How State House Girls School evolved from a whites-only institution

State House Girls School. FILE PHOTO | NMG
State House Girls School. FILE PHOTO | NMG 

By 1939, the European population in Kenya stood at about 21,000 while the African population was estimated at 4.5 million, in a paradox the historian Levi Izuakor calls “The Un-paramount African Paramountcy”. In spite of the paucity of settler occupation, the doctrine of European paramountcy remained the cornerstone of the colonial policy in the country.

The settlers themselves, conscious that they enjoyed the support of the colonial government, nursed the ambition of establishing “a new, loyal white dominion”.

Although the Devonshire White Paper of 1923 sought to swing the pendulum of paramountcy from European to African, for all intents and purposes, it remained a dead letter. The status quo remained largely untouched especially, as the settlers insisted that Europeans “must remain an oligarchy as regards the coexistent subject races”.

In 1942, European education was made compulsory by the government and this led to increased enrolment in existing schools and demand for more schools. A fresh wave of European settlement was witnessed immediately after the end of World War 11 putting further pressure on existing facilities.

Accommodation at Prince of Wales School was expanded between 1943 and 1945 to meet the growing demand. In 1944, a new site of 120 acres was allocated in Kileleshwa for relocation of a bigger Kenya High School for girls.

When Sir Philip Mitchell was governor (1944-52), he personally supervised the design and construction of the quintessential school for European boys, Duke of York School.

The boys were accommodated briefly at Government House while awaiting completion of the school, courtesy of the governor in 1948.

Despite the glaring disparity of population-to-schools between the Africans and Europeans, the investment in European schools continued to outstrip that of Africans.

By 1955, the Mau Mau insurgency had been contained by British forces renewing hope among the settlers.

It is against this backdrop that the New Girls’ Secondary School was founded in 1954 on the site of what used to be Government European Hospital opposite Government House and adjacent to Nairobi Primary School. The Government European Hospital eventually transformed into what is today Nairobi Hospital.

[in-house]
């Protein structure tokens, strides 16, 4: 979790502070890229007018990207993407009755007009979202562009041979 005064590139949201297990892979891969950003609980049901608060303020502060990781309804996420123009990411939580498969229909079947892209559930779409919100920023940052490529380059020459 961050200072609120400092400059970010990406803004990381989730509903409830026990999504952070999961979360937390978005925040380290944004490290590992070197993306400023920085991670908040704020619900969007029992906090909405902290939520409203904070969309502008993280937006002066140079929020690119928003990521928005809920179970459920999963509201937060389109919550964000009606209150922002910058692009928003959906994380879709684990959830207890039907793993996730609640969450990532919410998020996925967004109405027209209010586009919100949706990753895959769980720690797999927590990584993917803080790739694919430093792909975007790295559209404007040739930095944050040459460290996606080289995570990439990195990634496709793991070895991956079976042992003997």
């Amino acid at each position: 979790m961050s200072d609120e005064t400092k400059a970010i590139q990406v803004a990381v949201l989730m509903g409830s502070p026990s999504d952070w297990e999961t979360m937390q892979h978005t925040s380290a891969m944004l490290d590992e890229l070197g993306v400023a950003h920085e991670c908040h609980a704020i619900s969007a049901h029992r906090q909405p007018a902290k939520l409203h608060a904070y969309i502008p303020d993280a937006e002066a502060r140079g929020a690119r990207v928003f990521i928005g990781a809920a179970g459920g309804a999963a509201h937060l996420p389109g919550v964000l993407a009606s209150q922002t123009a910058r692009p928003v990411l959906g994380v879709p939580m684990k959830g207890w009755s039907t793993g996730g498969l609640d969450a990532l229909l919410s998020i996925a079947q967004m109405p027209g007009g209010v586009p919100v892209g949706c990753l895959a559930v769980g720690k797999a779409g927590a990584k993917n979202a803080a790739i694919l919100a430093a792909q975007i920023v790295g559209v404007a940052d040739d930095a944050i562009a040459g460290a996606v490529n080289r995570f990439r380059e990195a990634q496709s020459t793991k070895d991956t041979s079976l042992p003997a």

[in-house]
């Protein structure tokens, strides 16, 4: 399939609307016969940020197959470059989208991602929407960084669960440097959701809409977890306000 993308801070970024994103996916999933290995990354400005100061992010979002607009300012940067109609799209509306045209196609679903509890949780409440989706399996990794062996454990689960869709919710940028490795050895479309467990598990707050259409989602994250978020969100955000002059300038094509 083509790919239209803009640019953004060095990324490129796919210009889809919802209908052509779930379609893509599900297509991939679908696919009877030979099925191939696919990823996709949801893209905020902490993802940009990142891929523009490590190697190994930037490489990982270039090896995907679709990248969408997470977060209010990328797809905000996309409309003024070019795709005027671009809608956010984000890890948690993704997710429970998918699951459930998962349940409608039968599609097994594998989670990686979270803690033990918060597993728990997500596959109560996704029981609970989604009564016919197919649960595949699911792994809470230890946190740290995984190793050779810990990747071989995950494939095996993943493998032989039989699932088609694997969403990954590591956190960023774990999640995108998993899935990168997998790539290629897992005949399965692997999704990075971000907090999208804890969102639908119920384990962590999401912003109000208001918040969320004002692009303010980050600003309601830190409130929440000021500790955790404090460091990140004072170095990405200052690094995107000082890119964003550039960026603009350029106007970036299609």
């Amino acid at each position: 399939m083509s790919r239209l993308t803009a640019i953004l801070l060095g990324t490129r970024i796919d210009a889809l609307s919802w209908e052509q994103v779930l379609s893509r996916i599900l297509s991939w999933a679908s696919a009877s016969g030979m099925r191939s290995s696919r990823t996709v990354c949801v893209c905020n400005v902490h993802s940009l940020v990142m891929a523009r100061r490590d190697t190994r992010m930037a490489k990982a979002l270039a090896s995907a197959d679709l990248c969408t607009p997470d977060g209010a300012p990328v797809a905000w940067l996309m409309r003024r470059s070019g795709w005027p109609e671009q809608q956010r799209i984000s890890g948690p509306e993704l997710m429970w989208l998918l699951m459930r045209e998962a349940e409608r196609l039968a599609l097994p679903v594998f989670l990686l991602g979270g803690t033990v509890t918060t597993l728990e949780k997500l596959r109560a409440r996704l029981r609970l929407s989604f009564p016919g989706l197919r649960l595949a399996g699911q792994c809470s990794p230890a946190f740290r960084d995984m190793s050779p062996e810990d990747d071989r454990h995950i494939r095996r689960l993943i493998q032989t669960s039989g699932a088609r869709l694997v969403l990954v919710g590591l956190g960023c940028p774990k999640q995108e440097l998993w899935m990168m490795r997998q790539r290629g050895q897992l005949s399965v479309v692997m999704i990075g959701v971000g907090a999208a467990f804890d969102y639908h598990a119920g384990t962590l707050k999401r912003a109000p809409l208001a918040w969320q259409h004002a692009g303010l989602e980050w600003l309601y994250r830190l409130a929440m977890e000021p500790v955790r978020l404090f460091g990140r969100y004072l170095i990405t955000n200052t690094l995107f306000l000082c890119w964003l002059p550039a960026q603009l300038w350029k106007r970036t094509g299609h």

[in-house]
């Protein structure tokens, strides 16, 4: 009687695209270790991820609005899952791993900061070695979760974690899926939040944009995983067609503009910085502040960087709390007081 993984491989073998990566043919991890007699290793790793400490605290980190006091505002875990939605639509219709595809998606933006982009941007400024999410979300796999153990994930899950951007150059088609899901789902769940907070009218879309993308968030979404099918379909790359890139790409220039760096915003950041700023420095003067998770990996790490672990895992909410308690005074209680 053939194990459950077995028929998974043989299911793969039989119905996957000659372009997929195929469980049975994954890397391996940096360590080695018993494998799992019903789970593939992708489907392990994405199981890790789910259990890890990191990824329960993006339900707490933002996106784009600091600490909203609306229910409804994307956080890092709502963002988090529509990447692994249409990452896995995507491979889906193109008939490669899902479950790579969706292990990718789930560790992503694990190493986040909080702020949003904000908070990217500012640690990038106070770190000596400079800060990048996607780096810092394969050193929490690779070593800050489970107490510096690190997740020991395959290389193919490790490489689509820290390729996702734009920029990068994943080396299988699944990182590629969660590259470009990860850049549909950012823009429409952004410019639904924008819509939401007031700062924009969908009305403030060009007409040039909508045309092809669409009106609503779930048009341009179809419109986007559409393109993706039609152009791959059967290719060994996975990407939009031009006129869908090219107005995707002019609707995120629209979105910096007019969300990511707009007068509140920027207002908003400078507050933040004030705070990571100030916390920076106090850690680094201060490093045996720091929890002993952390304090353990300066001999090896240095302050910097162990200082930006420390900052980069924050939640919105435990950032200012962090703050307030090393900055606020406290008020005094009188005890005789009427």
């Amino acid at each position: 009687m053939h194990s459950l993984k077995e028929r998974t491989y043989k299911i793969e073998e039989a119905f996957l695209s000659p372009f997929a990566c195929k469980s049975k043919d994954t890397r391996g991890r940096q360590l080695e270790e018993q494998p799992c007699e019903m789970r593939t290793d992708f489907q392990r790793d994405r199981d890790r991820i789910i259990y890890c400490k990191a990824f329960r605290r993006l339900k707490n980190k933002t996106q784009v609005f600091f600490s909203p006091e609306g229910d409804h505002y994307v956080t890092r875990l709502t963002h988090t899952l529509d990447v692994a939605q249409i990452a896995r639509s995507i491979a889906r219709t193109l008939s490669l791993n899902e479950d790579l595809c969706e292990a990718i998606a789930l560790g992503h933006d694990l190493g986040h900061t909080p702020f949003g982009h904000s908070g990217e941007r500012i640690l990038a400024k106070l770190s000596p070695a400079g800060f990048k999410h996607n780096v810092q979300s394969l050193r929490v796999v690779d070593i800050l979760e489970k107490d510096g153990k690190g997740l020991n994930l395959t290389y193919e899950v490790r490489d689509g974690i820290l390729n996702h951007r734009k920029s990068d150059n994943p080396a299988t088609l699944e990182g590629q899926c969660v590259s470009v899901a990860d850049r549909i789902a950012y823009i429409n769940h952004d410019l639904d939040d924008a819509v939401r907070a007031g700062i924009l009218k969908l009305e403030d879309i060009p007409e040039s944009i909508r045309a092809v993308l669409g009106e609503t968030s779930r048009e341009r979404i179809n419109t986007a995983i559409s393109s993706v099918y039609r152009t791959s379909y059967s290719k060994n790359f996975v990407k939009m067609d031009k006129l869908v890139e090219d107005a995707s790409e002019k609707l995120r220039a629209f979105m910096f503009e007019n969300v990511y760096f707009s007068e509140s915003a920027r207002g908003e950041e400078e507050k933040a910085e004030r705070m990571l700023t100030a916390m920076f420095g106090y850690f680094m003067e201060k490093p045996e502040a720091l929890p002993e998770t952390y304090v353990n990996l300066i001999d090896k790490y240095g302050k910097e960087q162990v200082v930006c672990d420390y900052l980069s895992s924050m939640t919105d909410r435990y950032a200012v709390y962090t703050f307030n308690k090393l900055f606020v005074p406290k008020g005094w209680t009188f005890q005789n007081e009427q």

What was left of the hospital served as a European dispensary. The main hospital building became the administration block while the Sisters’ Mess, adjacent to State House, is the teachers’ housing.
Towards the end of 1955, all the girls, the headmistress and some equipment were moved to a new school in Eldoret, Highlands School (now Moi Girls’ High School).

Starting 1956, a new student body comprising girls and boys was established, and the school was renamed Delamere High School, after the pioneer settler, Lord Delamere. It was intended to cater for those European boys and girls who could not make it to Prince of Wales, Duke of York and Kenya High School.

The school was once again split into two in 1958 with the boys relocating to a new school known as Delamere Boys’ High School (today’s Upper Hill High School) and the girls remaining behind in Delamere Girls’ High School.

From the outset Delamere Girls’ High School, a day school, was the preserve of European girls but with the struggle for independence gaining momentum in the late 1950s it was clear the status quo was going to change.

The first two Asian girls, Parviz Shirin Manji and Gwaderi Shwamshad were admitted in 1962. Jessica Ngoya and Wamaitha Jessica Philomena, the first African girls, were admitted in 1964. Jessica went on to become the first African prefect in the school in 1965 and eventually the first African head girl in 1966.

A new school hall and kitchen were opened in 1964 by Miss Margaret Kenyatta, daughter of the first president of Kenya while a beautiful swimming pool was built in 1968 for the students.

Mrs M.W. Maina was the first African headmistress, taking over from Miss McDonald in the late 1960s.

The school became a fully government maintained institution when the Kenya Government took over management from the board of governors in 1973.

In 1985, the first boarding hostel with a capacity of 360 students was completed with the assistance of then President Daniel arap Moi. A further boarding hostel and a modern library were added in 2004 to mark the school’s Golden Jubilee.

Notable alumni include, Lucy Thande, Joyce Kiereini, Anne Mwikali, Emma Mabachi, among others.